“Stephan Weiss built it as a sculpture studio — she turned it into a disco,” Pietkiewicz said. “You can hear it a block away.”

Pietkiewicz says he has repeatedly called the Sixth Precinct about the building over the years. But he claims the police tell him they “have other priorities,” notably the Meat Market, where they regularly deal with noise from the Hotel Gansevoort’s rooftop bar and street-level, outdoor restaurant.

Tensions boiled over during the Def Jam event. Pietkiewicz said on Tues., May 19, security officers threatened to have him arrested unless he got off the sidewalk in front of Karan’s place, and later bumped him off the pavement when he tried to speak to the head of security — whom Pietkiewicz mistakenly thought was a police officer responding to Pietkiewicz’s noise complaints.

The Village resident said he never threatened to shoot anyone.

“I don’t make threats I can’t come through with,” he stated. “I did say I would come back with Sixth Precinct officers — which I did.”

However, Michelle Jean, who runs the space’s private events, stated, “He said, ‘I’m going to come back and start shooting’ — and that’s a problem.”

From inside Pietkiewicz’s apartment on the evening of May 20, the throbbing bass and drum beats from the Def Jam party were clearly audible. Outside on the street, black cars, S.U.V.’s and catering vans filled both sides of Greenwich St. — including completely blocking the bicycle lane. 

About eight months ago, parking regulations were quietly changed, with “No Standing” signs added on either side of Greenwich St. outside Karan’s building, apparently to ensure that spaces for black cars and S.U.V.’s would be available for the events.

Charles Amann, Pietkiewicz’s partner, said of Karan’s space, “It’s become a bar, a club, in a residential neighborhood. I don’t want to get into her moral and green things that she does... . The point is that she’s a major, major noise maker in an upscale area.”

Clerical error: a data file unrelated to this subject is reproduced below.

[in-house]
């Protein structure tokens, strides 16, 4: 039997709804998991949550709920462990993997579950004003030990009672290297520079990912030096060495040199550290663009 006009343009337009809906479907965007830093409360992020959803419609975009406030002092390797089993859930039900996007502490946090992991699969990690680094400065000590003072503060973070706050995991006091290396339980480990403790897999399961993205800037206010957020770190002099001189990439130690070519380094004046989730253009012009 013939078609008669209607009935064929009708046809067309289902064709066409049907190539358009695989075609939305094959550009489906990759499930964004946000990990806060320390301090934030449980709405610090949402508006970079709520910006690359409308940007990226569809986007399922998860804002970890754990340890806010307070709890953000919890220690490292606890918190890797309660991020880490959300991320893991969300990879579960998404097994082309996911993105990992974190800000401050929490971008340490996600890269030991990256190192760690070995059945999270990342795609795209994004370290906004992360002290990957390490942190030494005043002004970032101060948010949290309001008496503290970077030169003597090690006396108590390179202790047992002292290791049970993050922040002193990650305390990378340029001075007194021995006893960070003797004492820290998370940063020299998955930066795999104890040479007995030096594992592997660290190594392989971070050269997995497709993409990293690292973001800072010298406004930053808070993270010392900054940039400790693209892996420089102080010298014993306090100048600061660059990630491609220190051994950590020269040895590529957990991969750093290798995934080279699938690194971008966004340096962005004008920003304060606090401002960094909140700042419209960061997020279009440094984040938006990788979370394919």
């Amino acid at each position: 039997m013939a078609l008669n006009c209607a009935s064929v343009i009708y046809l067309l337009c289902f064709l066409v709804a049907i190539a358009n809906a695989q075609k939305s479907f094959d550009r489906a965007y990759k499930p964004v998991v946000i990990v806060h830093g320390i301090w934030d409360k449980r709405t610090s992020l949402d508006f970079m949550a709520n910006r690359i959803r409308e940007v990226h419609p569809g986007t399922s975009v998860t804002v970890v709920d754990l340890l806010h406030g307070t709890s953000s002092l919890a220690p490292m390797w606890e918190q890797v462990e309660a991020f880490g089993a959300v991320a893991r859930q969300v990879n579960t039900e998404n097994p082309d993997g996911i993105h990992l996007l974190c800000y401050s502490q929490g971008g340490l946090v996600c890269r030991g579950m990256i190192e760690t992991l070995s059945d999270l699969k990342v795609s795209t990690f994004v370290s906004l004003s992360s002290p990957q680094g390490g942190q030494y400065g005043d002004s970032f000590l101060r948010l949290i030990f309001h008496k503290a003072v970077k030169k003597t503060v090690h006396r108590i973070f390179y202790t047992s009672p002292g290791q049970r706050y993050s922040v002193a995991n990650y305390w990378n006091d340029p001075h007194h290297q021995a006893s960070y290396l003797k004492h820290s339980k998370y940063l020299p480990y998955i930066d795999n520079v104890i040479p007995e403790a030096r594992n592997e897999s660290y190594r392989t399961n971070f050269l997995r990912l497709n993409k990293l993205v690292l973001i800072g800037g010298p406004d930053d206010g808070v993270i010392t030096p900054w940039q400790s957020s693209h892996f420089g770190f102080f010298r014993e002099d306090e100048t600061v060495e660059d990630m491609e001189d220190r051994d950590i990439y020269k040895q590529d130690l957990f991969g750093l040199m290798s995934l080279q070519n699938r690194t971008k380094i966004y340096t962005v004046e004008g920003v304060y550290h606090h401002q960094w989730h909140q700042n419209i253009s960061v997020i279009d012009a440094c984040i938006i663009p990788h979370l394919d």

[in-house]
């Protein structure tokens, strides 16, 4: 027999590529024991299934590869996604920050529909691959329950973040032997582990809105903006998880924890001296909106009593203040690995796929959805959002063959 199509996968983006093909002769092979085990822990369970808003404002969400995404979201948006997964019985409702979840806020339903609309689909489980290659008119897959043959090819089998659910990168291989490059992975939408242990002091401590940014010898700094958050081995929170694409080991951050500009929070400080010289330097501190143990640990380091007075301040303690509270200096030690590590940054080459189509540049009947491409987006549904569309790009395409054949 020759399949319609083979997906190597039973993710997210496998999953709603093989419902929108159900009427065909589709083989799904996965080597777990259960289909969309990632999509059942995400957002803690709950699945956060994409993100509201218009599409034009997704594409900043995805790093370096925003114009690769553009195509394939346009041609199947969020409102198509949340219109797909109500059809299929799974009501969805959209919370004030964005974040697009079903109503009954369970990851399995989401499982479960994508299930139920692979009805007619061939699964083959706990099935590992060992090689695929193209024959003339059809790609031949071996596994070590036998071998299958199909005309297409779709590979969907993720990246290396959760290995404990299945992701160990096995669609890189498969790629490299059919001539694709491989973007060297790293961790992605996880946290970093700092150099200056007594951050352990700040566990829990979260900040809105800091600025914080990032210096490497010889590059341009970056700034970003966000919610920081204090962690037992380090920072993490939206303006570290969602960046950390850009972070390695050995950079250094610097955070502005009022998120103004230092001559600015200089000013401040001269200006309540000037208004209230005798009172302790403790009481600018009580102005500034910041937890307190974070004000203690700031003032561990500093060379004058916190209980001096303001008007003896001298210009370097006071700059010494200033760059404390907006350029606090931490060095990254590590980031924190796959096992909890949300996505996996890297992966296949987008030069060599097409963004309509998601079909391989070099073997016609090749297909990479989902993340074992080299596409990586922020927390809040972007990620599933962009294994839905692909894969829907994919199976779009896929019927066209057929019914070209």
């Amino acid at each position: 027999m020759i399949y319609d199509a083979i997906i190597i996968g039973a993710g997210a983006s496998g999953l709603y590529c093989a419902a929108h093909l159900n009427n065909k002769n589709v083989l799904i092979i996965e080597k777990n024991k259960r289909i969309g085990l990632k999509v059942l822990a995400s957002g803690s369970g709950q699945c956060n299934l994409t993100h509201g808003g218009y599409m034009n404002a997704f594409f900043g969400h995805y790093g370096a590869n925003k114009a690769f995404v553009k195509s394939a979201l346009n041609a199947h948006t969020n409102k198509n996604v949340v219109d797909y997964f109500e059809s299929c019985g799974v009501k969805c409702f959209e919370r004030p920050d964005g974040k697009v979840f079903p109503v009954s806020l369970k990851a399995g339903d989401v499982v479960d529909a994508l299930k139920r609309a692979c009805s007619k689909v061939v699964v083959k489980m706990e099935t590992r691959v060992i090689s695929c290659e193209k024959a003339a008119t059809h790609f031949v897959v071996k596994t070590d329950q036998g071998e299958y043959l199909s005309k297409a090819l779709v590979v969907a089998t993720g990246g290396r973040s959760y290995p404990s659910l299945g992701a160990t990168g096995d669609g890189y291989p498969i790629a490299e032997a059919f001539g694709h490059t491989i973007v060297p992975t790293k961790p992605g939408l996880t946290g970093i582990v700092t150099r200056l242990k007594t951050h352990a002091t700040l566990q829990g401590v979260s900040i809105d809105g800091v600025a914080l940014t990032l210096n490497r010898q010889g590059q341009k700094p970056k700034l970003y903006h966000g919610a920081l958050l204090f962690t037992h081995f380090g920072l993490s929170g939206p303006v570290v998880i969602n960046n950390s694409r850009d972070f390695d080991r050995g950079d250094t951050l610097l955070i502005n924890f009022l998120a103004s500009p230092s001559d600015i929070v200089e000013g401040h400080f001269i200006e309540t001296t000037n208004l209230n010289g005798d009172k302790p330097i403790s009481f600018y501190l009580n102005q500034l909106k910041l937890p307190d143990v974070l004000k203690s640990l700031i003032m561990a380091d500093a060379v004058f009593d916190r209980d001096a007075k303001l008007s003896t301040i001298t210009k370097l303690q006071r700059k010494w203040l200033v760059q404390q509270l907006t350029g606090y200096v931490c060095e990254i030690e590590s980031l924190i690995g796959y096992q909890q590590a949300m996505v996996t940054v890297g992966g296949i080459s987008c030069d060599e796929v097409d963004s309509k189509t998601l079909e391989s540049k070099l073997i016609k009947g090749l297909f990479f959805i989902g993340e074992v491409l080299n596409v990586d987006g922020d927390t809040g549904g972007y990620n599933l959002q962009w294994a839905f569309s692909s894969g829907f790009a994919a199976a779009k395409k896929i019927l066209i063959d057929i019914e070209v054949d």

Amann shot down Jean’s accusation that Pietkiewicz said he’d shoot — though he admitted he wasn’t there at the time.

“We’ve never owned a gun, we’ve never seen a gun. Never, ever. We’re all for gun control,” Amann said, calling the charge a “heinous accusation.”

The Saturday after the Def Jam party, among the dog walkers and others out and about in the neighborhood, it wasn’t hard to find people unhappy about the building’s impact on the quiet neighborhood.

Robert Bentley’s personal peeve is the dumpster that is emptied thunderously at 4 a.m. or 5 a.m. after the parties.

“Last year, there would be a major event like once a month,” he said. “Now it looks like she rents it out to club promoters. It’s really changed the character of the neighborhood. ... I live in an 1826 building, and I’ve got this f---ing nightclub next door — in this cobblestoned, landmarked neighborhood.”

Bruce Kingsley, board president of 720 Greenwich St., said he was awakened at 8:45 a.m. on May 20 by noise from 711 Greenwich St. The racket continued through the day and into the evening.

“I was trying to work,” he said. “The water in my glass was vibrating — it was just hideous.

“I went to the police station twice. I called 311 and...they didn’t do a thing about it.”

Another sore spot is how large trucks load into Karan’s building before the events — parking perpendicularly to Greenwich St., dangerously blocking traffic. According to Kingsley, one time a man driving a stolen car veered around a truck loading into the building, then smashed into three cars on Greenwich St. and struck a poodle, which survived. 

“This is like a Spielberg movie,” Kingsley lamented.

Phil Mouquinho, a Community Board 2 member who lives nearby on Hudson St., said his “chest vibrated” when he walked by the Def Jam party on his way home.

“In effect, they’re running a commercial venture without any license or necessary paperwork, to my knowledge,” Mouquinho said. “What’s going on there is noncontextual. This organization is operating above the law.”

But not everyone was upset. Suri Beiler, who lives in a historic, single-family home across Charles St. that was moved there on a flatbed truck from the Upper East Side in 1978, said she didn’t hear any Def Jam din. Beiler liked Stephan Weiss and recalled how the former garage was rat infested before he converted it into his studio.